Bishop Libasci on refugees: “we are called to respond with compassion”

[Since the Paris slaughter committed by jihadists, I’ve heard plenty about what the United States should or shouldn’t do with refugees. I’m skeptical that calls for increased vetting of refugees reflects an understanding what’s involved in the existing vetting. I’m repelled by the comparison of refugees with M&Ms (“if you knew a handful of M&Ms included one poisoned one, would you let your child eat them?”). Thank you, Bishop Peter Libasci, for your statement marked by calm good sense and respect for life.] 

Statement from Bishop Peter Libasci of the Diocese of Manchester, NH on the Syrian Refugee Crisis (11/20/15)

Bishop Libasci: "Through individual acts of mercy we can, in the words of Thomas Merton, 'leaven the mass of human misery with the charity and mercy of Christ' and in the aggregate we can overcome evil by doing good." (photo: catholicnh.org)
Bishop Libasci: “Through individual acts of mercy we can, in the words of Thomas Merton, ‘leaven the mass of human misery with the charity and mercy of Christ’ and in the aggregate we can overcome evil by doing good.” (photo: catholicnh.org)

Here in New Hampshire, we are far away from the violence of the Middle East. The images we see do not capture the enormity of the refugee crisis, the more than 4.2 million people who have fled Syria, and the estimated 7.6 million who are displaced within their own country. Many observers, including Pope Francis, have said that this is the largest humanitarian crisis since World War II.

One week ago today, innocent victims in Paris were terrorized by violent extremists. I continue to offer my prayers and support for the people of France. The crisis continues and so does our heartfelt concern for all those coping in the aftermath of these terrorist attacks.

In our shrinking world, events many miles away do impact us here in New Hampshire. In reaction to the Paris attacks, many political leaders have called for the United States to deny entry to those seeking refuge from religious persecution and brutal violence in Syria. The questions and concerns that have been raised are understandable because we all want to keep our nation, our families safe. And for reasons of security, it is necessary to continue to carefully screen those seeking asylum. But we also are called to respond with compassion to those who are resettled in the United States. The Catholic Church in New Hampshire, through Catholic Charities New Hampshire and other ministries, stands ready to offer our assistance to refugees who may come to the Granite State seeking asylum from Syria. I ask the people of New Hampshire to consider the stories of the persecution these poor souls have suffered and to learn more about the existing security screening required before refugees may resettle in the United States.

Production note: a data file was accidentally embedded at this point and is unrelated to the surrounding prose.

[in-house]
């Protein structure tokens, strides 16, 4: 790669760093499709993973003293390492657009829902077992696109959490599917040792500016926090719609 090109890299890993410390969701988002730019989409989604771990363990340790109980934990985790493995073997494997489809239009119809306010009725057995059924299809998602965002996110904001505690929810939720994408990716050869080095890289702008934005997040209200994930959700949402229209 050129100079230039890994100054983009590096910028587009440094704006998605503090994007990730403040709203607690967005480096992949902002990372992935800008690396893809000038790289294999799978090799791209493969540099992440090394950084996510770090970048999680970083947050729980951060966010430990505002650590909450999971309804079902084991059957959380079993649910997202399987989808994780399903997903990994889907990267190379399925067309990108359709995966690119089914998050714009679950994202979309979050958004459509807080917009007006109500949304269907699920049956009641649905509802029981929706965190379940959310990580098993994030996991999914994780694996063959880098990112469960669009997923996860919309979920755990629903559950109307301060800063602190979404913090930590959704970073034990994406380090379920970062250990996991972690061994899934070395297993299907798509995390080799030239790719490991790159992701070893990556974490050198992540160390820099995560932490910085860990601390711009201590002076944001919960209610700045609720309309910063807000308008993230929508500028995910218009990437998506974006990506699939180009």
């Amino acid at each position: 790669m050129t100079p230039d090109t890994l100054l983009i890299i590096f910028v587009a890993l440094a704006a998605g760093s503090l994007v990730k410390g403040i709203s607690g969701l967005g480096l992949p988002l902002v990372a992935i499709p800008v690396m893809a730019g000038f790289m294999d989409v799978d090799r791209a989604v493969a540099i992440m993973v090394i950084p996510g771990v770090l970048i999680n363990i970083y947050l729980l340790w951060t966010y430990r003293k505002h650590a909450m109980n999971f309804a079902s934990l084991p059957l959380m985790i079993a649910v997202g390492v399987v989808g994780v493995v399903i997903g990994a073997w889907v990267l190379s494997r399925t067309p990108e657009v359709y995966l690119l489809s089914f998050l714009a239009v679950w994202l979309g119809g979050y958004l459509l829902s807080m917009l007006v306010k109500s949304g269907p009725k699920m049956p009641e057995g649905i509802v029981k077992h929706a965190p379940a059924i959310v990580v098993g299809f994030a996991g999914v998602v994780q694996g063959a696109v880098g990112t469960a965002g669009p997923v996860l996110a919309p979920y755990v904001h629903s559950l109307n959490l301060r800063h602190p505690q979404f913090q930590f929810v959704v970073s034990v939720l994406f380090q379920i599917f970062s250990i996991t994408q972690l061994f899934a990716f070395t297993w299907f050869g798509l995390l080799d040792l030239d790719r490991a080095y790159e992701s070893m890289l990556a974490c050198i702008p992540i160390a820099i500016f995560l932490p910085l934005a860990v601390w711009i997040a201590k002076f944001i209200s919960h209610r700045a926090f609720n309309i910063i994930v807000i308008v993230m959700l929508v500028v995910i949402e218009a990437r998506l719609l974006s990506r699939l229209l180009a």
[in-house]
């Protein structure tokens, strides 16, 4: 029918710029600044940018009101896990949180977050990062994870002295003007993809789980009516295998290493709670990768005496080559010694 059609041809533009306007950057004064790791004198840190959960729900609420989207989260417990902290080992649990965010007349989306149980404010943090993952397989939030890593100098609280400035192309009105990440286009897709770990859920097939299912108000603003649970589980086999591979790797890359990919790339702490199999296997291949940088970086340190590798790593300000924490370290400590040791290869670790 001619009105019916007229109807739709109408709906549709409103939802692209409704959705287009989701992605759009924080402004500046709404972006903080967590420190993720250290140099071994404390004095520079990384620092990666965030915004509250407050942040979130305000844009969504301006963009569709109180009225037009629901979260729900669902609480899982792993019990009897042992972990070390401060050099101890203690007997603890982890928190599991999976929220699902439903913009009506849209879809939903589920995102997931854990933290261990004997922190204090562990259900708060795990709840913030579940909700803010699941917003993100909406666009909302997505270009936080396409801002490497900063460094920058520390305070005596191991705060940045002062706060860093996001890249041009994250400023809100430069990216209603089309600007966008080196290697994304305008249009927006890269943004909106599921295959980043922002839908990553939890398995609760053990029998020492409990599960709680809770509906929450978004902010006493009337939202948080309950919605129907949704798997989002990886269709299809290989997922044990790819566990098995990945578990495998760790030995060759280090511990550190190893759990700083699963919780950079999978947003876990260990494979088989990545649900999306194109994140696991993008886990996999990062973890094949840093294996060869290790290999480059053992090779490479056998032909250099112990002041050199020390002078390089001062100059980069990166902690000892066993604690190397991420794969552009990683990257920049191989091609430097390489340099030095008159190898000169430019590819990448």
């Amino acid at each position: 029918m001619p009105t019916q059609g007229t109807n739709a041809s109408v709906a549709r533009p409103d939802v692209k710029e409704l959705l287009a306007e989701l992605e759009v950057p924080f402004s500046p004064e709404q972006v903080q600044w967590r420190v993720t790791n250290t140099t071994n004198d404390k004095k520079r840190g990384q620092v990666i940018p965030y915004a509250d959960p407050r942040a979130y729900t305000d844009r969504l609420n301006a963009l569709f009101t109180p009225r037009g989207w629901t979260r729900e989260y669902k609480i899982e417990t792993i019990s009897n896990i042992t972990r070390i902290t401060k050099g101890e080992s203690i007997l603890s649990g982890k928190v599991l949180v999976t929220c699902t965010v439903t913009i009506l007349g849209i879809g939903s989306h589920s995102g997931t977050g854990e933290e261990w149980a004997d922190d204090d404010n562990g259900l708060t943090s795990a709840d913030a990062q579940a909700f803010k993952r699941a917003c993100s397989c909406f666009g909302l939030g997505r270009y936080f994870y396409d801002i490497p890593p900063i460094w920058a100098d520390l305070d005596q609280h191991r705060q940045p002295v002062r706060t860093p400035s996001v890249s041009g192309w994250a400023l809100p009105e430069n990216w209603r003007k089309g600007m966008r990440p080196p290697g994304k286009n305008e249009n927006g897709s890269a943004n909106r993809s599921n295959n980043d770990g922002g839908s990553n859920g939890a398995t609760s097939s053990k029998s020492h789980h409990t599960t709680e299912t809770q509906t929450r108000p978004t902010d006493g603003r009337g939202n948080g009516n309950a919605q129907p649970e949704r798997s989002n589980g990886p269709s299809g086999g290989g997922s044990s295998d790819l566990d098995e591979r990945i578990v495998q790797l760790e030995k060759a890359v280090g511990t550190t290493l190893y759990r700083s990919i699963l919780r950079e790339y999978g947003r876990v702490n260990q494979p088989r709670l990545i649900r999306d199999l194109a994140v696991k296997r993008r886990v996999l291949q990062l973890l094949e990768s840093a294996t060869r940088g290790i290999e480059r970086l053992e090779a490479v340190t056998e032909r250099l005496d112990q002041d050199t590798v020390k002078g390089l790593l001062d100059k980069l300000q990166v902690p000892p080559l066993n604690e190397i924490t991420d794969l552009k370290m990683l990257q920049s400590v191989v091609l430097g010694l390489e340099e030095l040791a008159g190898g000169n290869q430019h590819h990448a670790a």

I urge our elected officials, the Catholics of the Diocese of Manchester, and all people of good will to welcome those who travel here fleeing persecution in other countries, including refugees seeking asylum from Syria. We can continue to be a country that resettles refugees of all faiths while continuing to ensure the safety of our nation and its citizens. We are not required to choose, and we can do both.

Even though we as individuals cannot stop what is happening in Iraq and Syria, we can help. Through individual acts of mercy we can, in the words of Thomas Merton, “leaven the mass of human misery with the charity and mercy of Christ” and in the aggregate we can overcome evil by doing good. I pray that the perfect love of God, as expressed in the sacrifice of his Son, Jesus Christ, may inspire in our leaders and ourselves a generous response to those fleeing the violence in the Middle East.

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